The Birth of Jesus
In those days Caesar Augustus issued a decree that a census should be taken of the entire Roman world. 2 (This was the first census that took place while Quirinius was governor of Syria.) 3 And everyone went to their own town to register.
4 So Joseph also went up from the town of Nazareth in Galilee to Judea, to Bethlehem the town of David, because he belonged to the house and line of David. 5 He went there to register with Mary, who was pledged to be married to him and was expecting a child. 6 While they were there, the time came for the baby to be born, 7 and she gave birth to her firstborn, a son. She wrapped him in cloths and placed him in a manger, because there was no guest room available for them.
8 And there were shepherds living out in the fields nearby, keeping watch over their flocks at night. 9 An angel of the Lord appeared to them, and the glory of the Lord shone around them, and they were terrified. 10 But the angel said to them, “Do not be afraid. I bring you good news that will cause great joy for all the people. 11 Today in the town of David a Savior has been born to you; he is the Messiah,the Lord. 12 This will be a sign to you: You will find a baby wrapped in cloths and lying in a manger.”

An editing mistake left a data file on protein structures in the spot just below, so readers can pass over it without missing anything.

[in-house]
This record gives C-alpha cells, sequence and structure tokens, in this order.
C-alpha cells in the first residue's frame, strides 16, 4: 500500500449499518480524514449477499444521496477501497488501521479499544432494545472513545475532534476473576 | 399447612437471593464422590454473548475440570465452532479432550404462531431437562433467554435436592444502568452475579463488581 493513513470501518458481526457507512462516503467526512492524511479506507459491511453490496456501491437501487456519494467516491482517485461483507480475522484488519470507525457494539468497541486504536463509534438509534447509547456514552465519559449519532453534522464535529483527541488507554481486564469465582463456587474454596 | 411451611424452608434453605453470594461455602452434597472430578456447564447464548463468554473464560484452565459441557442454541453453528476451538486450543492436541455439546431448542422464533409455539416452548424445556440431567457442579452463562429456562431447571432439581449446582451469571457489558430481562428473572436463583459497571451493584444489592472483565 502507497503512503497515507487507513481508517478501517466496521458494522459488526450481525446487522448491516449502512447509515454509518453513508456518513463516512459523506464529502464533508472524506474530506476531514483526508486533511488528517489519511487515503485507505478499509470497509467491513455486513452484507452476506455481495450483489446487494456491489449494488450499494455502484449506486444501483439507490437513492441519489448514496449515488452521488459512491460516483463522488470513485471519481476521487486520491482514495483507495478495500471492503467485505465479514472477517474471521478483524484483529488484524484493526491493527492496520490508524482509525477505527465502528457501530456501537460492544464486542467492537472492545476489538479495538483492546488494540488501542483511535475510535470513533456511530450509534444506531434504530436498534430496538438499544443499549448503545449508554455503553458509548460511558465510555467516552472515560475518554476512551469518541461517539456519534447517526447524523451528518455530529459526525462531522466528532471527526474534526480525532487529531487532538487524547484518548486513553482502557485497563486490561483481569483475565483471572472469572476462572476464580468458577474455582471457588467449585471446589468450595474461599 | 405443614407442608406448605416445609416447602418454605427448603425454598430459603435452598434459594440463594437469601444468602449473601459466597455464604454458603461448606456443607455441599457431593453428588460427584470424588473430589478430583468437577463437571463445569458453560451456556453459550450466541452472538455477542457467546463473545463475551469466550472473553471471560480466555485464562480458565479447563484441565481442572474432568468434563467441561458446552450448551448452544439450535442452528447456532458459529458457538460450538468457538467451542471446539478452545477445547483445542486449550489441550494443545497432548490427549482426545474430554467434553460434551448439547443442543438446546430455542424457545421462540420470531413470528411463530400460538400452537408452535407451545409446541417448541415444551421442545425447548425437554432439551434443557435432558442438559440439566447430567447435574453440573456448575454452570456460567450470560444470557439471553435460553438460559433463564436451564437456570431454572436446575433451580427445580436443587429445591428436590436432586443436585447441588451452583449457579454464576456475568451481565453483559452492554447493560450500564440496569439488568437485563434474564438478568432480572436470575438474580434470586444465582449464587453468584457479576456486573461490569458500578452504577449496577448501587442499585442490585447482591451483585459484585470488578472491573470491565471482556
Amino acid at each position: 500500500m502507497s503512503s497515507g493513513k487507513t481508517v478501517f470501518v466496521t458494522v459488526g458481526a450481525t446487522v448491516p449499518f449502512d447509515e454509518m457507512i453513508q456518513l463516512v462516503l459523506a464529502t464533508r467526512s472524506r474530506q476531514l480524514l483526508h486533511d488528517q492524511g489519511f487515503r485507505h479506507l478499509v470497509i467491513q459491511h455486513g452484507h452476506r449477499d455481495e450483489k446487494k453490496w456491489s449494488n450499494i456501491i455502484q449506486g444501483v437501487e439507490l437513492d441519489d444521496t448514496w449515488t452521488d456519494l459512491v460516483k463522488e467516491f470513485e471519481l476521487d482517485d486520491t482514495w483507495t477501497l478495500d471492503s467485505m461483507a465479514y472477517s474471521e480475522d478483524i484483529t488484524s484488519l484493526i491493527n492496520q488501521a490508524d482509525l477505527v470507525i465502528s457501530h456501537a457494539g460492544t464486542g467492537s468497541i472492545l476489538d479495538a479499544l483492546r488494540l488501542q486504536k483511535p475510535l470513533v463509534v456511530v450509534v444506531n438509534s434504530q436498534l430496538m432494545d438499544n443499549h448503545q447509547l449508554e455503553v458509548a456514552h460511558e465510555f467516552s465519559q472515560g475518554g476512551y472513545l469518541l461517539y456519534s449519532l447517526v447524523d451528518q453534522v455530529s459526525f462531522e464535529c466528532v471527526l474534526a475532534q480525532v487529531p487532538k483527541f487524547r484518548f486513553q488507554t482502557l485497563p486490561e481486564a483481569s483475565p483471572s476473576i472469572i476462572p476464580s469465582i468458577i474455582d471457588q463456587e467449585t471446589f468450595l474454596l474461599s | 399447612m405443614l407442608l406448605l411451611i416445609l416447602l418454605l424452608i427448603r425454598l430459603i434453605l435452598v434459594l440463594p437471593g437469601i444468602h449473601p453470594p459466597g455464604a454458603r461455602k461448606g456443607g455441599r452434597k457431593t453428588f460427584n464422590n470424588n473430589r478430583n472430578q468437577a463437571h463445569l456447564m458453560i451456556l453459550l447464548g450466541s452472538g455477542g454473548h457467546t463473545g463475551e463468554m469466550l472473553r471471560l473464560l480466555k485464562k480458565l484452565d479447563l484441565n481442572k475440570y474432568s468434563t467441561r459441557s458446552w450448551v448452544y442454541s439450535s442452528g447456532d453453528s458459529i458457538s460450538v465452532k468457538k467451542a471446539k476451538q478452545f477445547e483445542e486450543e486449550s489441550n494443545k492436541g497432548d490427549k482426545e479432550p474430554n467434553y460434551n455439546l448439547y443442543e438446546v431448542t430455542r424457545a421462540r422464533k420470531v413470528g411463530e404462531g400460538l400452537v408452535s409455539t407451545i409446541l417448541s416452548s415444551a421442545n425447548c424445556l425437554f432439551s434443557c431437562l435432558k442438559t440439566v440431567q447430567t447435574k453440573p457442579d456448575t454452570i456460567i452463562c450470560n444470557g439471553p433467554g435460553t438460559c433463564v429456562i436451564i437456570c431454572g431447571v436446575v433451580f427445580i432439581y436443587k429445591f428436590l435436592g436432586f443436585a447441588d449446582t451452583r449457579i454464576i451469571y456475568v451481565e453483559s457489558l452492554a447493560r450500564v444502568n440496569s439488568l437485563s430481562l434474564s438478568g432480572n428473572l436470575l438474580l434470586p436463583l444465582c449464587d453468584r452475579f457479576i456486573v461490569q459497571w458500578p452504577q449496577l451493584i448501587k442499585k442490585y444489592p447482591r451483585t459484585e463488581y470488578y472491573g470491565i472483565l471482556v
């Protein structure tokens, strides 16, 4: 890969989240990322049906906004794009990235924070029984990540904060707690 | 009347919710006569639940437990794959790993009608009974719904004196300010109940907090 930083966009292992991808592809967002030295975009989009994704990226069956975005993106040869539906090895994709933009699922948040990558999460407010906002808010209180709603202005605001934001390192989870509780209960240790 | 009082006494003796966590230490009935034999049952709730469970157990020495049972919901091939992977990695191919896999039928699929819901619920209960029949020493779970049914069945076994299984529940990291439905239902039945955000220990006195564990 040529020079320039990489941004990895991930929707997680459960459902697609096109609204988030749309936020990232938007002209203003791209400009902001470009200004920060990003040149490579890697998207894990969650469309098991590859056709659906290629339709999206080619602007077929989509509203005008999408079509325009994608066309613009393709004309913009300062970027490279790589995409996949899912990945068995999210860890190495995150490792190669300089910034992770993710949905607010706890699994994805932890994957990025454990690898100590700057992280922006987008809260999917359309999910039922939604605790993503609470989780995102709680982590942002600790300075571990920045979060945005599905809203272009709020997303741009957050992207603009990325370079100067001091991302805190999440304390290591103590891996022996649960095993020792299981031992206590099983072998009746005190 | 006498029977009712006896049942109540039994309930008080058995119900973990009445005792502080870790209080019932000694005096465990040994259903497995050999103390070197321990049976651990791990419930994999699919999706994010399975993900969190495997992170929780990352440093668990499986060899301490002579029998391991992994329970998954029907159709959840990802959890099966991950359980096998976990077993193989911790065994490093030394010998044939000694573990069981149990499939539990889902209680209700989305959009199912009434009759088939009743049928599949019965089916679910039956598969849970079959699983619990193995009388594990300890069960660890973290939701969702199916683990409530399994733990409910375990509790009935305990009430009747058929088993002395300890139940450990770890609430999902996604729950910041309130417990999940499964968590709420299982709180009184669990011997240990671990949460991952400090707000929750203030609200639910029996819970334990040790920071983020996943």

13 Suddenly a great company of the heavenly host appeared with the angel, praising God and saying,
14 “Glory to God in the highest heaven,
and on earth peace to those on whom his favor rests.”
15 When the angels had left them and gone into heaven, the shepherds said to one another, “Let’s go to Bethlehem and see this thing that has happened, which the Lord has told us about.”
16 So they hurried off and found Mary and Joseph, and the baby, who was lying in the manger. 17 When they had seen him, they spread the word concerning what had been told them about this child, 18 and all who heard it were amazed at what the shepherds said to them. 19 But Mary treasured up all these things and pondered them in her heart. 20 The shepherds returned, glorifying and praising God for all the things they had heard and seen, which were just as they had been told.
21 On the eighth day, when it was time to circumcise the child, he was named Jesus, the name the angel had given him before he was conceived.